Maybe Tribune Co. can still get its stock back up. Maybe it could stem circulation woes and sluggish revenue growth and disappointing earnings. Maybe it could even resolve its differences with the Chandlers.
Somehow, though, I doubt it. Saturday’s intriguing L.A. Times story about the continued interest by billionaires Eli Broad, Ron Burkle and David Geffen, coupled with Tribune’s noticeable softening about a potential sale, suggest that the paper eventually will be put on the block, perhaps as part of a wholesale dismantling. It probably won’t happen next week or next month or even by the end of the year, but at some point the benefits of breaking up the company – and along with it selling the Times – will become too reasonable to dismiss. And if senior Tribune executives don’t see the light, the company’s institutional shareholders surely will. The Tribune response to overtures by Broad, Burkle and Geffen – “If our perspective changes we will contact you” – suggests that the board is beginning to recognize its fiduciary responsibility to shareholders. In other words, anything is for sale at the right price.
In the eyes of Wall Street, Tribune has become damaged goods – not just because of its poor numbers, but because of its confused turnaround strategy and its squabbling with the Chandlers and its inability to transition into a more Web-savvy media company. That’s a lot of headaches to correct at a time when the overall economy is slowing and stock traders are afraid of their shadows.
Goldman Sachs analyst Peter Appert told the Chicago Tribune a couple of weeks ago that Tribune Chief Executive Dennis FitzSimons was “in an impossible situation,” noting that the Chandlers and Wall Street are “breathing down his neck.”
I suppose it’s not out of the question that Tribune can get back on its feet. Look at the big airlines – a year or two they were left for dead, with losses running into the billions. This week, when they report second-quarter financial results, the numbers will be pretty good. Even United Airlines is expected to report an operating profit (never mind it’s at the expense of packed planes, late flights and an angry customer base). If United can hang in there, you would think that Tribune can, too.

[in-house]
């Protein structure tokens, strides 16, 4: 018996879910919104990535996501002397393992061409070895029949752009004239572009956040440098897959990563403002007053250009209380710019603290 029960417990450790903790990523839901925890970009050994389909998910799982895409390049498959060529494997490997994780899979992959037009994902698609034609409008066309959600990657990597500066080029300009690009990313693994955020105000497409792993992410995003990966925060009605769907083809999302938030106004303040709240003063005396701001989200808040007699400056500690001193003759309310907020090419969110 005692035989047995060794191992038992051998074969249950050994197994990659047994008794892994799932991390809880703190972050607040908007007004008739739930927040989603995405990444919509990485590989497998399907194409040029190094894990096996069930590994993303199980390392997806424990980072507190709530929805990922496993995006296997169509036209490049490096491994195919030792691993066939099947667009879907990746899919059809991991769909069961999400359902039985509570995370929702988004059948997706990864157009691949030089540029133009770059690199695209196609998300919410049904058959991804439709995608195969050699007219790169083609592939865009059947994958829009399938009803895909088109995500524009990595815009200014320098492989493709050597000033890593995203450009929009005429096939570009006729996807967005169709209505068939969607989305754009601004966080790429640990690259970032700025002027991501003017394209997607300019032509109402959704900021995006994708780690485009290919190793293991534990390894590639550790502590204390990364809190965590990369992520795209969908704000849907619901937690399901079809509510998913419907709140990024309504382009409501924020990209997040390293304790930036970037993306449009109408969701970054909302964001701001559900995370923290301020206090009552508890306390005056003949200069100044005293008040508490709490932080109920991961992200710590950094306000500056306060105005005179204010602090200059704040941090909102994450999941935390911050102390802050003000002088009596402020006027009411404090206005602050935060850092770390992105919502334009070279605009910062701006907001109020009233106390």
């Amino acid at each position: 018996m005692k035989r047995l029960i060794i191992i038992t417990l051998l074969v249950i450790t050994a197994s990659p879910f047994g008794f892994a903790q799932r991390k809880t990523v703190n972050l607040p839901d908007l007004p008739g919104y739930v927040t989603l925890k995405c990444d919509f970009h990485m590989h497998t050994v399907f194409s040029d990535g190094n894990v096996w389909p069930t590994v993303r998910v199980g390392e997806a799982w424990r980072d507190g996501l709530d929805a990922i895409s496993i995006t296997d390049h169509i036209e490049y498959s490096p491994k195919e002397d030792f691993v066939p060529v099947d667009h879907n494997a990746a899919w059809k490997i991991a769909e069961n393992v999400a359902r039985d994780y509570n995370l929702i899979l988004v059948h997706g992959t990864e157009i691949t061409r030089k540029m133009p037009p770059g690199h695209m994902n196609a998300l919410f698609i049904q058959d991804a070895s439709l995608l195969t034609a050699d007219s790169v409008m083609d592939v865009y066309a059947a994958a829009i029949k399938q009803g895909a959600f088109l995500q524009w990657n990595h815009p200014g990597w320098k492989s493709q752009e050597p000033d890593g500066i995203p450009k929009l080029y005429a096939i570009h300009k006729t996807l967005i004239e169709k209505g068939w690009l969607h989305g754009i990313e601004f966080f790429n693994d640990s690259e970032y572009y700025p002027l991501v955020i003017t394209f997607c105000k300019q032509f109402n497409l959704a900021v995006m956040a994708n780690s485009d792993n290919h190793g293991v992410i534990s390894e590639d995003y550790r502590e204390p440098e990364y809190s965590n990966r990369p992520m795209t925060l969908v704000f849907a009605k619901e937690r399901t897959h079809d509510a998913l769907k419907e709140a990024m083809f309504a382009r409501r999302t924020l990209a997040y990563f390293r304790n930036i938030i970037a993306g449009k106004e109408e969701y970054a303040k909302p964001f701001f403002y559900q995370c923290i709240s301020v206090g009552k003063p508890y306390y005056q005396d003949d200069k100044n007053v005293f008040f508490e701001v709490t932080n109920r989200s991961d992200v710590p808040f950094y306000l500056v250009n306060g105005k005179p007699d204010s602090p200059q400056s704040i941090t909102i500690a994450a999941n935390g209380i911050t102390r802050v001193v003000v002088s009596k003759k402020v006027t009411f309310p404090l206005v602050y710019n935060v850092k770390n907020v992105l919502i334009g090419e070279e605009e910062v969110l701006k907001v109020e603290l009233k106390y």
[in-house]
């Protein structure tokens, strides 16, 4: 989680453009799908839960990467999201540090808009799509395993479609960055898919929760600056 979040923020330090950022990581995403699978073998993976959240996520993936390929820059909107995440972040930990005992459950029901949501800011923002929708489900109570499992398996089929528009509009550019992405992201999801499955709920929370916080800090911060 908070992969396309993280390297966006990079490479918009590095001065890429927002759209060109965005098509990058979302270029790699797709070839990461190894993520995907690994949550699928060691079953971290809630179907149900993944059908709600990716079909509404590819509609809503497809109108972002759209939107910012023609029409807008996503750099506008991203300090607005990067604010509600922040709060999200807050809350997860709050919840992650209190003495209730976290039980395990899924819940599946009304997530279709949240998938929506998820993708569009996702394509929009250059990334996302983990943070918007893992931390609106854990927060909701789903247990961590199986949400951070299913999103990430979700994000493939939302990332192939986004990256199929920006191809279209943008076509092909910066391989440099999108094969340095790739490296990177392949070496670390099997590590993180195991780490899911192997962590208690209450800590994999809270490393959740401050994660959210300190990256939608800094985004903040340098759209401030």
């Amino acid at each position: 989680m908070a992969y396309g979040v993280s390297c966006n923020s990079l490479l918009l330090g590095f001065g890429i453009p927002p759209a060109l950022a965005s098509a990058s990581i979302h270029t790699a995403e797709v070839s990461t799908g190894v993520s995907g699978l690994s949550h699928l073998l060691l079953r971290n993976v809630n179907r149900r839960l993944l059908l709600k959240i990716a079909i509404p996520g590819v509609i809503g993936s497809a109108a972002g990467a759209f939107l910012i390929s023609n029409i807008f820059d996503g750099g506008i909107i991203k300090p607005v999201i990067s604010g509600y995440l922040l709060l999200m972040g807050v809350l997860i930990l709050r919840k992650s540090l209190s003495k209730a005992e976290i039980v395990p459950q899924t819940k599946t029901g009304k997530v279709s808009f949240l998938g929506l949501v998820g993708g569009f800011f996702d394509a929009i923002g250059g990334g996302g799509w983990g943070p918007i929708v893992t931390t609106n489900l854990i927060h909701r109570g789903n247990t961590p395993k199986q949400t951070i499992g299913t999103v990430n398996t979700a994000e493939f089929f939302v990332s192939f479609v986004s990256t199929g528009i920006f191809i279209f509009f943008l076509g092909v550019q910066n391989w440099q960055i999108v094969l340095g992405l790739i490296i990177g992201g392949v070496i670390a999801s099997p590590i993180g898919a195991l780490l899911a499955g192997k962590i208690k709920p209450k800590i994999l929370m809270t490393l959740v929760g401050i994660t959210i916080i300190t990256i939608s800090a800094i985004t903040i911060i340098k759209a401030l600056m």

The difference is that the airlines didn’t have interested and well-funded buyers waiting in the wings. Tribune has an alternative for its shareholders, and after Saturday’s Times story, the pressure to cut a deal will only intensify.
There are a couple of caveats here. If Tribune holds off until next year and the economy sours significantly – at this point a pretty decent bet – Broad, Burkle and Geffen will probably want a reduced price for the Times. These are extraordinarily successful businessmen and they’re not just buying the paper out of the goodness of their hearts. They want to make a few bucks. If Tribune balks at going lower, the whole thing may come apart.
Another recipe for disaster: If a couple or more of the billionaires join forces. Warren Buffett and Bill Gates notwithstanding, billionaires usually don’t work all that well together. When you’re the wealthiest guy in the room, you get to call the shots. When there are two or three of you, the room gets crowded. Purchasing a newspaper – a world-class one at that – isn’t like investing in a chipmaker or burger chain; there’s ego and emotion that could kill the deal before it even takes shape.
All that said, I’m beginning to think that a sale is going to happen – most likely within the next 12 months. The financial resources are ready and waiting, the revenue numbers are going nowhere fast, and the desire for change is just too powerful.